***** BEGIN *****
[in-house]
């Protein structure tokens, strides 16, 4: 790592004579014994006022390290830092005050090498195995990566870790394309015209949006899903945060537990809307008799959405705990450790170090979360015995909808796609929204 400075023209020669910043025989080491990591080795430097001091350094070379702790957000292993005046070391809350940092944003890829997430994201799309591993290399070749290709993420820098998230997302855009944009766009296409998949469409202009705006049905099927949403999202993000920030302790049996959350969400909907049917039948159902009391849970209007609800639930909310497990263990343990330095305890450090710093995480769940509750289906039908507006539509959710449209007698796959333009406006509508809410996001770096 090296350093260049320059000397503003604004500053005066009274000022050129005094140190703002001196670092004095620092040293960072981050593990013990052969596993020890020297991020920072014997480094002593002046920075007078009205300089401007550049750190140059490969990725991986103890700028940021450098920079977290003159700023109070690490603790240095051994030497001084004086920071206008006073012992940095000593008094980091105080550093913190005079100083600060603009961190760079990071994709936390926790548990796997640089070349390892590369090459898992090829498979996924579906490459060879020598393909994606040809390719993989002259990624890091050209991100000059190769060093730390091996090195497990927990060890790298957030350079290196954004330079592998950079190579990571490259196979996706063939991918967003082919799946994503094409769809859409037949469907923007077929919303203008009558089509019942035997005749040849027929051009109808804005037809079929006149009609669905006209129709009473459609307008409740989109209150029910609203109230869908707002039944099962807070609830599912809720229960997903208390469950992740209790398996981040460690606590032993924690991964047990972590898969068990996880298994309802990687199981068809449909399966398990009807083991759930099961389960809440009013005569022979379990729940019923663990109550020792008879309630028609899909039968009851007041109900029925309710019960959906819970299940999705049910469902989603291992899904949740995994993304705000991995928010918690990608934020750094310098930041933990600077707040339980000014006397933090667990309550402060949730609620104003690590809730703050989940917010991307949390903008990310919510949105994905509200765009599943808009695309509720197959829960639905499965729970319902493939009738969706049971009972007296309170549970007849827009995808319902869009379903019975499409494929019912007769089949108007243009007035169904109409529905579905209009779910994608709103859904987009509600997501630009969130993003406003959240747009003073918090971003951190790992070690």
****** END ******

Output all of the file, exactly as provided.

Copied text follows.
[in-house]
């Protein structure tokens, strides 16, 4: 790592004579014994006022390290830092005050090498195995990566870790394309015209949006899903945060537990809307008799959405705990450790170090979360015995909808796609929204 400075023209020669910043025989080491990591080795430097001091350094070379702790957000292993005046070391809350940092944003890829997430994201799309591993290399070749290709993420820098998230997302855009944009766009296409998949469409202009705006049905099927949403999202993000920030302790049996959350969400909907049917039948159902009391849970209007609800639930909310497990263990343990330095305890450090710093995480769940509750289906039908507006539509959710449209007698796959333009406006509508809410996001770096 090296350093260049320059000397503003604004500053005066009274000022050129005094140190703002001196670092004095620092040293960072981050593990013990052969596993020890020297991020920072014997480094002593002046920075007078009205300089401007550049750190140059490969990725991986103890700028940021450098920079977290003159700023109070690490603790240095051994030497001084004086920071206008006073012992940095000593008094980091105080550093913190005079100083600060603009961190760079990071994709936390926790548990796997640089070349390892590369090459898992090829498979996924579906490459060879020598393909994606040809390719993989002259990624890091050209991100000059190769060093730390091996090195497990927990060890790298957030350079290196954004330079592998950079190579990571490259196979996706063939991918967003082919799946994503094409769809859409037949469907923007077929919303203008009558089509019942035997005749040849027929051009109808804005037809079929006149009609669905006209129709009473459609307008409740989109209150029910609203109230869908707002039944099962807070609830599912809720229960997903208390469950992740209790398996981040460690606590032993924690991964047990972590898969068990996880298994309802990687199981068809449909399966398990009807083991759930099961389960809440009013005569022979379990729940019923663990109550020792008879309630028609899909039968009851007041109900029925309710019960959906819970299940999705049910469902989603291992899904949740995994993304705000991995928010918690990608934020750094310098930041933990600077707040339980000014006397933090667990309550402060949730609620104003690590809730703050989940917010991307949390903008990310919510949105994905509200765009599943808009695309509720197959829960639905499965729970319902493939009738969706049971009972007296309170549970007849827009995808319902869009379903019975499409494929019912007769089949108007243009007035169904109409529905579905209009779910994608709103859904987009509600997501630009969130993003406003959240747009003073918090971003951190790992070690």